“We’ve mobilized on the issue, but we haven’t had the opportunity to amplify the voice of a Dreamer and to listen, other than watching TV, reading accounts and watching videos,” she said. “This was a chance to learn from them.”


The group met with Collins on Tuesday afternoon and took turns telling their stories. She asked them questions about their memories of their home countries and their careers in the United States.

“You’re the kind of people that Maine really needs,” Collins said, according to a recording from Mainers for Accountable Leadership. “We need energetic young people who are willing to work hard, people who want to help our country and our state.”

Collins told them she wants to see a path to citizenship for DACA beneficiaries. She also said she would support a bipartisan compromise proposed by other senators, which would offer legal status to many undocumented immigrants and ramp up border security.

The senator has opposed a different bill that would allow “Dreamers” to stay even if they have three misdemeanors on their record, which she has said is an indication they would continue criminal activity.

“I’d love to have you not only have a path to citizenship in this country, but to remain in the great state of Maine,” Collins said.

Castaneda said he was encouraged by the meeting, and he believed Collins listened to their stories.


“She seems like she’s working really hard,” he said.

Last week, the group also spoke with King. A spokesman from King’s office confirmed the phone call and said the senator’s staff regularly meets with DACA recipients. In an emailed statement, King said he supports the bipartisan compromise that has been proposed by other senators.

“The young men and women who qualify for deferred action have spent the majority of their lives in the United States – coming here as children at no fault of their own – and have worked hard to be active members of society,” King said. “They pay taxes, look after their loved ones, contribute to their communities, and support our economy. I am encouraged that members of Congress in both Houses, on both sides of the aisle, are concerned about the status of DACA recipients in our country, and hope that we can harness that energy to pass the bipartisan Graham-Durbin compromise.”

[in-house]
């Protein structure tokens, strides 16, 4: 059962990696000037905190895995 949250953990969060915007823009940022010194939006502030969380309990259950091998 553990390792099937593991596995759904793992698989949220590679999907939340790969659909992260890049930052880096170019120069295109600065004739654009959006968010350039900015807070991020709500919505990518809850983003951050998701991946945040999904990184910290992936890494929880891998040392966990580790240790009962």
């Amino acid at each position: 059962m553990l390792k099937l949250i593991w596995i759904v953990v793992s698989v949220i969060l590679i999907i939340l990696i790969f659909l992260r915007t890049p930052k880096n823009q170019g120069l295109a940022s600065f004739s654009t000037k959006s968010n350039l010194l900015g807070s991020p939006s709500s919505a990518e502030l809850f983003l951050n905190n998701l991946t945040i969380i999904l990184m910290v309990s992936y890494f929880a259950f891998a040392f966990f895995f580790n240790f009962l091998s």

Castaneda also traveled to Washington last week with, which advocates for protections for DACA recipients. The group scheduled meetings with lawmakers from across New England, and as the only member from Maine, Castaneda met with Pingree.

Pingree described Castaneda as “a wonderful young man,” saying she was moved by his story.



She said she believes there is enough support in both parties in Congress to enact protections for young undocumented immigrants like Castaneda. She wants to see the issue separated from the debate about the federal budget.

“The very idea that we are introducing all this stress into their lives, that there’s this political game going on around their status, is just unconscionable,” Pingree said.

Castaneda will now return home – and wait. But he said his visits to the capital gave him hope.

“At the end of the day, I feel very good to see other people in Washington, D.C., and know that they’re supporting us and know that we don’t stand alone,” he said.

Correction: This story was updated at 8:43 a.m. on January 17, 2018 to clarify that Sen. Angus King’s spokesman said the senator’s staff regularly meets with DACA recipients.

Megan Doyle can be contacted at 791-6327 or at:

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Twitter: megan_e_doyle